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 Which types of coverage are important to consider?




Loss of Business Income


Employer Practices Liability


Valuable Papers & Records


Electronic Data Processing


Hired & Non-Owned Auto Liability


Pair or Sets Clause


Machinery & Equipment


Commercial Crime


Cyber Liability  


Inland Marine

 

Plate Glass

                        

Dining Room Furniture

Insuring Liquor Stores, Wines & Spirits

Important Considerations in Choosing an Agent to Service Your Organization’s Insurance



Knowledge of the Industry


Experienced Staff


Fast Certificate Processing


Claims Representation


Billing & Finance Options


Support Backup


Access to Multiple Markets


Peril

Likelihood

Impact

Fire

Low

Severe - Fire could destroy entire stock

Change in Temperature

Moderate to Frequent

Varies - Due to the amount of stock affected

Theft

Frequent

Low

Breakage

Frequent

Low

Employee Dishonesty

Moderate

Moderate

the goodwill and reputation of the business?  Sometimes it’s easier to affix a dollar amount on a tangible item such as a bottle of wine, even if the value of the wine increases with age.  But determining the potential impact on the loss of revenues and how the goodwill is affected can more of an art than a science.  


Important points to consider when determining the amount of coverage and the time period would be the speed of permit approvals, efficiency of construction crews, ability to restore the inventory, and loss of profits due to loss of market and goodwill.  


Business owners policies most often offer loss of business income (previously termed business interruption) on an ‘Actual Loss Sustained’ basis (ALS) subject to the terms, conditions, and exclusions of the policy.  Generally the coverage pays for the continuing operating expenses and net profits before taxes due to a loss caused by a covered peril (read policy form). This coverage is usually granted for a period of one year.  On the other hand, the commercial package policy requires a specific monetary limit scheduled and a time period or term listed such as a period of three months.  Coverage is determined by the type of form selected such as basic, broad, and special for both the BOP as well as the CPP.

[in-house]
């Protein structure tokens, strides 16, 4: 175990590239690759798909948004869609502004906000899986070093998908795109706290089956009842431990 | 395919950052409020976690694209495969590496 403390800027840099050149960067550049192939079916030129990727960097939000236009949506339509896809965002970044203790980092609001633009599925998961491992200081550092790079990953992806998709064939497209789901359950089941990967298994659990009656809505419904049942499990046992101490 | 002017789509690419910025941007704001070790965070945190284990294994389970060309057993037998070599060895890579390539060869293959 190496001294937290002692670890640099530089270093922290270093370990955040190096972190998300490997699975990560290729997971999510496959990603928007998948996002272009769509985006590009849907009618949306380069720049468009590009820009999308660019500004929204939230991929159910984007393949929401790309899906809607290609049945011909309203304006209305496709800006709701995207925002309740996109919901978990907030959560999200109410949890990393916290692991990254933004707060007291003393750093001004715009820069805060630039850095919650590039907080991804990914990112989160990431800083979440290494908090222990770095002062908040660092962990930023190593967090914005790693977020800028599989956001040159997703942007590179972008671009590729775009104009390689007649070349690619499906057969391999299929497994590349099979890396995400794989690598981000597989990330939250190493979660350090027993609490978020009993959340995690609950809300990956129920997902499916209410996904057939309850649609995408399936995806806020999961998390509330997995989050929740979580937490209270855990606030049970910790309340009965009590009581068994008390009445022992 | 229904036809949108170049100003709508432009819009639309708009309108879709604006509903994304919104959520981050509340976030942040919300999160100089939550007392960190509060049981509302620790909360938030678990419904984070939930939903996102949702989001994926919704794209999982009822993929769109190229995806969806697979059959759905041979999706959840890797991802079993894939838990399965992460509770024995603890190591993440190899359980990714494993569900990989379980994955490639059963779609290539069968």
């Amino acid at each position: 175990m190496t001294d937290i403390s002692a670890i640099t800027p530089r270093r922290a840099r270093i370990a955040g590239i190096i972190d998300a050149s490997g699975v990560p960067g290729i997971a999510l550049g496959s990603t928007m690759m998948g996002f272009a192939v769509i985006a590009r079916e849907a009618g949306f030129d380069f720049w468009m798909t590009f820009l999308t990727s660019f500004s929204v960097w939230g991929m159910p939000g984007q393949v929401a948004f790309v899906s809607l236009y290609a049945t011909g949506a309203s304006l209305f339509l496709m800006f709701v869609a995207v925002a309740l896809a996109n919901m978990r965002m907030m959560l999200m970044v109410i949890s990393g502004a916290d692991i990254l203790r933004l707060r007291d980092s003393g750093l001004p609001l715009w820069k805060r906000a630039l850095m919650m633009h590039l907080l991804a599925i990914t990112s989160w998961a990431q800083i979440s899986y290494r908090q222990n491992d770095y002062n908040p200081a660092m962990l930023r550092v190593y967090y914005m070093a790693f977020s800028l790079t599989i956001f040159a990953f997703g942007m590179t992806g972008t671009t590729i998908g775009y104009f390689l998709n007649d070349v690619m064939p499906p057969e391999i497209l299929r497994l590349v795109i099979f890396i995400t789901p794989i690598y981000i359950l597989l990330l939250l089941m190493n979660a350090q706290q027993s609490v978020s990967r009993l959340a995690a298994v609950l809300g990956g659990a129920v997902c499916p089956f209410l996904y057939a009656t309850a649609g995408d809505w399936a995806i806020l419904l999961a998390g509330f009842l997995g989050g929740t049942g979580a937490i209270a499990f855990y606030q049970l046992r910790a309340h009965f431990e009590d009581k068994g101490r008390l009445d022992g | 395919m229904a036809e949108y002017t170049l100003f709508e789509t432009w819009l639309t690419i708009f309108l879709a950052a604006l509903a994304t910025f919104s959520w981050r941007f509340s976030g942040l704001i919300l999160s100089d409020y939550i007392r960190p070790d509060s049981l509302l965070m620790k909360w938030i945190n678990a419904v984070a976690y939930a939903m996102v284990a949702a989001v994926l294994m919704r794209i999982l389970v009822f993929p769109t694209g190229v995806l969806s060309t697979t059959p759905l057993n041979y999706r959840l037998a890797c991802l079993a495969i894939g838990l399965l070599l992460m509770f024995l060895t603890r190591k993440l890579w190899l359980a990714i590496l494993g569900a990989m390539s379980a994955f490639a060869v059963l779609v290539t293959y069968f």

Extra Expense provides for payment due to a covered loss to help mitigate the claim such as with the loss of business income.  This may include the rental of a temporary location and the cost to transfer the contents to the location to help resume operations quicker than if no measures were taken.  It may also include the payment for temporary help to expedite business operations.  


As with most retail businesses, liquor stores derive most of its income from walk in traffic therefore it is important to properly protect against the monetary loss of income due to a claim that can shut down the operations.   


Building Coverage


Building coverage is normally provided for each structure listed at each of the described premises.  It is usually subject to a specific limit and may be subject to a reduction due to depreciation.  Therefore it is important to understand how the recoverable amounts would be factored in the event of a claim.  The replacement cost or RC is generally the most common type of recovery method used and with good merit as the recovery from a claim bases the value of the building at the current cost to replace.   


If the building is covered by a BOP, the covered perils would be defined by the coverage form selected such as a standard or deluxe and generally not subject to the coinsurance requirements of most commercial package policies.  


Commercial Crime


Crime insurance is a general term used to describe acts of crime resulting from employee dishonesty, forgery & alteration, fraud, loss of monies and securities, etc.  It is generally excluded under a CPP, but often added as an enhancement with a separate limit.  If available under a BOP, it would be subject to the type of policy issued.   


Plate Glass Coverage


Most policies have limitations or exclusions relating the damage of plate glass.  This line of coverage can generally be added separately either by endorsement or as a separate policy.  The rating is normally based on the linear footage.  Many liquor stores are susceptible to the breakage of glass due to the large amount of glass windows showcasing its displays.  


Electronic Data Processing or EDP Coverage


Many retail liquor operations are automating their inventory control systems.  This usually requires an investment in expensive computer hardware and software programs.  Most policies limit or exclude coverage pertaining the loss of data, the expense associated with a computer related loss including but not limited to recovering, repairing, or replacing the systems or data on the systems.  EDP coverage can also cover items such as phone systems, facsimile machines, or components on equipment that process data.